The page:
Ape-like human ancestors known as australopiths maintained short legs for 2 million years because a squat physique and stance helped the males fight over access to females, a University of Utah study concludes.
"The old argument was that they retained short legs to help them climb trees that still were an important part of their habitat," says David Carrier, a professor of biology. "My argument is that they retained short legs because short legs helped them fight."
The study analyzed leg lengths and indicators of aggression in nine primate species, including human aborigines. It is in the March issue of the journal Evolution.
Creatures in the genus Australopithecus immediate predecessors of the human genus Homo had heights of about 3 feet 9 inches for females and 4 feet 6 inches for males. They lived from 4 million to 2 million years ago.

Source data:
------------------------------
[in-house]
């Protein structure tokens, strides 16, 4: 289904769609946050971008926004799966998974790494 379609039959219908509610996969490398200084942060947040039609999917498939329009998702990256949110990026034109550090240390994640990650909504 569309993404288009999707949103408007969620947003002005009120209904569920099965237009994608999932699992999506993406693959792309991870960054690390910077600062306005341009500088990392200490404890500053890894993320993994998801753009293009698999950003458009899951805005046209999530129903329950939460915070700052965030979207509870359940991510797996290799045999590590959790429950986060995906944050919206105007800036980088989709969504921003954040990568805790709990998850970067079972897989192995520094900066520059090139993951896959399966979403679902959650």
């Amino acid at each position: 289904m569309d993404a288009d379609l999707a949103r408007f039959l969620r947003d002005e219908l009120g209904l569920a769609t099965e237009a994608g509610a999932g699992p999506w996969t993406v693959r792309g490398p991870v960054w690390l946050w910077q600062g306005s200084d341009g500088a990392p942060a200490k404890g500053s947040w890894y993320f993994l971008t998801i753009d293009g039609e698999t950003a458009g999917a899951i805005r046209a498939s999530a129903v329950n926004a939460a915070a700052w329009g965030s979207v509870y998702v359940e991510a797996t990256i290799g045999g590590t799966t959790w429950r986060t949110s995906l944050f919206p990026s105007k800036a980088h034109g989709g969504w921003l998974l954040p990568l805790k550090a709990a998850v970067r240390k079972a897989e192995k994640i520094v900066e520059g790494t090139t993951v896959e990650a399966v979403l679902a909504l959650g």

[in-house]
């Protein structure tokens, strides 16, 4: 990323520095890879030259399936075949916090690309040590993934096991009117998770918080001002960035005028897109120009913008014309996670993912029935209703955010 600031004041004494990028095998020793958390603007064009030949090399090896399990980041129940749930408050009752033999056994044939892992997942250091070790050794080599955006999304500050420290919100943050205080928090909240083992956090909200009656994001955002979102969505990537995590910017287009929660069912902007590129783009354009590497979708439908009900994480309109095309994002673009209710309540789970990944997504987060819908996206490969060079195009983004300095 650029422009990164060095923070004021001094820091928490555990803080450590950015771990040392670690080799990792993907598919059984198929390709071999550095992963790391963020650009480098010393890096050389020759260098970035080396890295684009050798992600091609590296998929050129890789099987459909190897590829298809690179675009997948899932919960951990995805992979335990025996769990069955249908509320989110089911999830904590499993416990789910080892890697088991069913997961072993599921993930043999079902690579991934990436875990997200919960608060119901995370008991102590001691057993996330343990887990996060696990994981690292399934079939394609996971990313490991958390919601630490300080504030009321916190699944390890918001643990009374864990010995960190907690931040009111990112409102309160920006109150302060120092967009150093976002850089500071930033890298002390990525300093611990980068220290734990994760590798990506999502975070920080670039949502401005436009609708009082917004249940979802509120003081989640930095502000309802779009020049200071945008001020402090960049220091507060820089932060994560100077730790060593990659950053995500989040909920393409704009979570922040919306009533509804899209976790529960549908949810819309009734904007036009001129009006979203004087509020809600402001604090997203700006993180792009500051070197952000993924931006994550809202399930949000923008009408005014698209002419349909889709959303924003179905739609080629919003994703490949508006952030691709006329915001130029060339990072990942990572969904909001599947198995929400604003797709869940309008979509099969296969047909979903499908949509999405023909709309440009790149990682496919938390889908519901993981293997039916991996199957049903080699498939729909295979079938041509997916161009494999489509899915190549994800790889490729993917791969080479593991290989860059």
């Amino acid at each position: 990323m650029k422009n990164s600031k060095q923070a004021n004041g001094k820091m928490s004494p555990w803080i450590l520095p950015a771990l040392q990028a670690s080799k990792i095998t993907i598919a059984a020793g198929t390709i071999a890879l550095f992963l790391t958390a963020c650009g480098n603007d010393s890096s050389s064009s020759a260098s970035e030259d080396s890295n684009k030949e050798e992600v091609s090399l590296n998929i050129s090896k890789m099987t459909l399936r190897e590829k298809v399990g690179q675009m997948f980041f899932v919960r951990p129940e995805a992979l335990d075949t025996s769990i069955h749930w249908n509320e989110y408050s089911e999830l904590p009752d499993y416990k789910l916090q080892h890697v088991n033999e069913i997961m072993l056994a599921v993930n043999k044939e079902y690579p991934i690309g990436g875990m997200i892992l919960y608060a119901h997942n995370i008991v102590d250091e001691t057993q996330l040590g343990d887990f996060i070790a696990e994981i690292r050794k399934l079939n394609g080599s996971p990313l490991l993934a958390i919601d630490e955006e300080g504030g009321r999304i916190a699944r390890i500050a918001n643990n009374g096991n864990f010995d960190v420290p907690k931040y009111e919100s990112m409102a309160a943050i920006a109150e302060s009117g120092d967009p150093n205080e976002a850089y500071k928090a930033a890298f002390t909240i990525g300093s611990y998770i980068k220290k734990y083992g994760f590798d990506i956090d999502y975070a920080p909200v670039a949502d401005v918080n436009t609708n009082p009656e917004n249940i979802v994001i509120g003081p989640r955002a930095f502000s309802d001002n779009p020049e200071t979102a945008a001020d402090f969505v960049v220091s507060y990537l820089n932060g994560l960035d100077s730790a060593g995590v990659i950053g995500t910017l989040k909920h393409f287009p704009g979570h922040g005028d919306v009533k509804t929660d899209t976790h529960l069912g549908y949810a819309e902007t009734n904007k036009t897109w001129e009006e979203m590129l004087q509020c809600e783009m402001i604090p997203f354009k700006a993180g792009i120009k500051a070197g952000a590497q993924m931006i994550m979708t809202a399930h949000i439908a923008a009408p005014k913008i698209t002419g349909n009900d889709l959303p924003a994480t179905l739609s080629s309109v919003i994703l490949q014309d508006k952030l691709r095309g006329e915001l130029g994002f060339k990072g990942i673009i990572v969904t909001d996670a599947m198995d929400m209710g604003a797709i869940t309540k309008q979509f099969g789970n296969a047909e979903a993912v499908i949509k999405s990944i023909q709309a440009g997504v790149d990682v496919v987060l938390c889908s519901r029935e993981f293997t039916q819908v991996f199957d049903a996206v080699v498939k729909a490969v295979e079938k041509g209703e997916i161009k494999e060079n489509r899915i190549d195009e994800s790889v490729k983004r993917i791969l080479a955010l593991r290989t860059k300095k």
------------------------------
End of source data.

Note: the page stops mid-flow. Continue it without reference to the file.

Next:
"For that entire period, they had relatively short legs longer than chimps' legs but shorter than the legs of humans that came later," Carrier says.
"So the question is, why did australopiths retain short legs for 2 million years? Among experts on primates, the climbing hypothesis is the explanation. Mechanically, it makes sense. If you are walking on a branch high above the ground, stability is important because if you fall and you're big, you are going to die. Short legs would lower your center of mass and make you more stable."
Yet Carrier says his research suggests short legs helped australopiths fight because "with short legs, your center of mass is closer to the ground. It's going to make you more stable so that you can't be knocked off your feet as easily. And with short legs, you have greater leverage as you grapple with your opponent."
While Carrier says his aggression hypothesis does not rule out the possibility that short legs aided climbing, but "evidence is poor because the apes that have the shortest legs for their body siz
Contact: David Carrier
University of Utah